In recent decades, further milestones marking tacit international acceptance of the desecration of women in times of conflict have been reached in Iraq, Haiti, the Democratic Republic of Congo, Ethiopia and Ukraine, to name just a few. Tactics have included rape, sexual slavery and attacks on infants and pregnant women, among others.

Abhorrent reality

Today, as Israel’s war on Gaza continues, we have seen a very concerning targeting of women and children, thousands of whom have been killed in air strikes. This strategy aims to break, subjugate and even destroy the population or group to which they belong. 

Within this abhorrent reality, we have heard the perpetrators justify their violence. Israel’s blatant incitement of hatred and violence against Palestinians, including women and children, has stood out in its degree of dehumanisation. Members of the Israeli government and society have made it clear that they consider women and children part of “the enemy” that should be destroyed.

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Disturbingly, there seems to be absolute impunity for crimes committed against civilians. Perhaps that should not come as a surprise. We have seen the consequences clearly in recent days in both Sudan and Palestine, where the international justice system has failed to hold perpetrators accountable.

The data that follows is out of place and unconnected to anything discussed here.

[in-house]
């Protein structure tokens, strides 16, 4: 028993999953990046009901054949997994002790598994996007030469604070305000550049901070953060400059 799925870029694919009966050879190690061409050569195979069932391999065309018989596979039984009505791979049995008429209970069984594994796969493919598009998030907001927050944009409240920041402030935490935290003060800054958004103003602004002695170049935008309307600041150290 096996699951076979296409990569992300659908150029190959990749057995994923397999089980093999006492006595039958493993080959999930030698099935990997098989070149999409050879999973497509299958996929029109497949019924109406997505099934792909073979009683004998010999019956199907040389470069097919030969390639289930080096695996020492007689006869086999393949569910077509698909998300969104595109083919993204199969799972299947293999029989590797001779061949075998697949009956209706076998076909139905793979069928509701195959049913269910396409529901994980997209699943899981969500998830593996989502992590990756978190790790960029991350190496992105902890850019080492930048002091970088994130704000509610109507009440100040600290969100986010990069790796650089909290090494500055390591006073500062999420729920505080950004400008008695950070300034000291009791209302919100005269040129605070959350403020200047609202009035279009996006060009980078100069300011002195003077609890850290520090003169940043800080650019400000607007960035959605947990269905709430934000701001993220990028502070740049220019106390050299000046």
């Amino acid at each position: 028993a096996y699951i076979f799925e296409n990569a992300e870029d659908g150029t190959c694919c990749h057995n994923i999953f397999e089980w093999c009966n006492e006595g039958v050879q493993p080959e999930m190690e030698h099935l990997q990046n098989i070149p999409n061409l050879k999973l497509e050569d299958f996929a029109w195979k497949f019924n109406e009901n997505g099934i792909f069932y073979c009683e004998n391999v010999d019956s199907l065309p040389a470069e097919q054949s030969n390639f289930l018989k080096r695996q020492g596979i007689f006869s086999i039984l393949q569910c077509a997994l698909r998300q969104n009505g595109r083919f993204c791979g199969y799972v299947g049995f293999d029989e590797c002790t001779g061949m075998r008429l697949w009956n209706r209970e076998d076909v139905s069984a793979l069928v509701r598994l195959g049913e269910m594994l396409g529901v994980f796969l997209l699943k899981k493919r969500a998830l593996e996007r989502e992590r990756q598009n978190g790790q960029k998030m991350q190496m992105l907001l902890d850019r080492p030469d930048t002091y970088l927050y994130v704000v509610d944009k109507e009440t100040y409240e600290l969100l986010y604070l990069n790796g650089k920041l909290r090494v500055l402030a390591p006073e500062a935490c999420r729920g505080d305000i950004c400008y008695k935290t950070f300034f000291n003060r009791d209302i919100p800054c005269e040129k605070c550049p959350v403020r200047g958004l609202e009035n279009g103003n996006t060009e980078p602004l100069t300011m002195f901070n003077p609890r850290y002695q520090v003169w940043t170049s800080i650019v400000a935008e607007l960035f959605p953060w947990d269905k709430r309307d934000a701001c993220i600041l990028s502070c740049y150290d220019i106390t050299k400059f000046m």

Make no mistake, what happens in Palestine will not remain confined to Palestine

The proceedings recently brought by South Africa at the International Court of Justice against Israel over its alleged violations of the Genocide Convention, and its express reference to the gendered impacts on women, offers an opportunity to expand our understanding of such crimes, particularly in the context of settler-colonialism, occupation and apartheid.

But make no mistake, what happens in Palestine will not remain confined to Palestine. Perpetrators of violence against women and children have taken note of the absolute impunity with which Israel has been able to carry out its crimes - day in and day out, in broad daylight, for all to see, using the most sophisticated weapons. 

If the world can watch in real time a full-blown genocide unfolding against Palestinian civilians, what hopes for attention and justice do women and children have in other parts of the world that do not even register on our screens or our collective conscience? Many of these victims will sadly fade into the background as faceless numbers. 

Continuums of violence

The complete disregard for women’s and children’s lives during times of war cannot be delinked from the violence they are increasingly facing in times of  “peace”. We often speak about continuums of violence, and in many countries, the rise of femicide, along with moves to control and exploit women, pose ongoing serious challenges.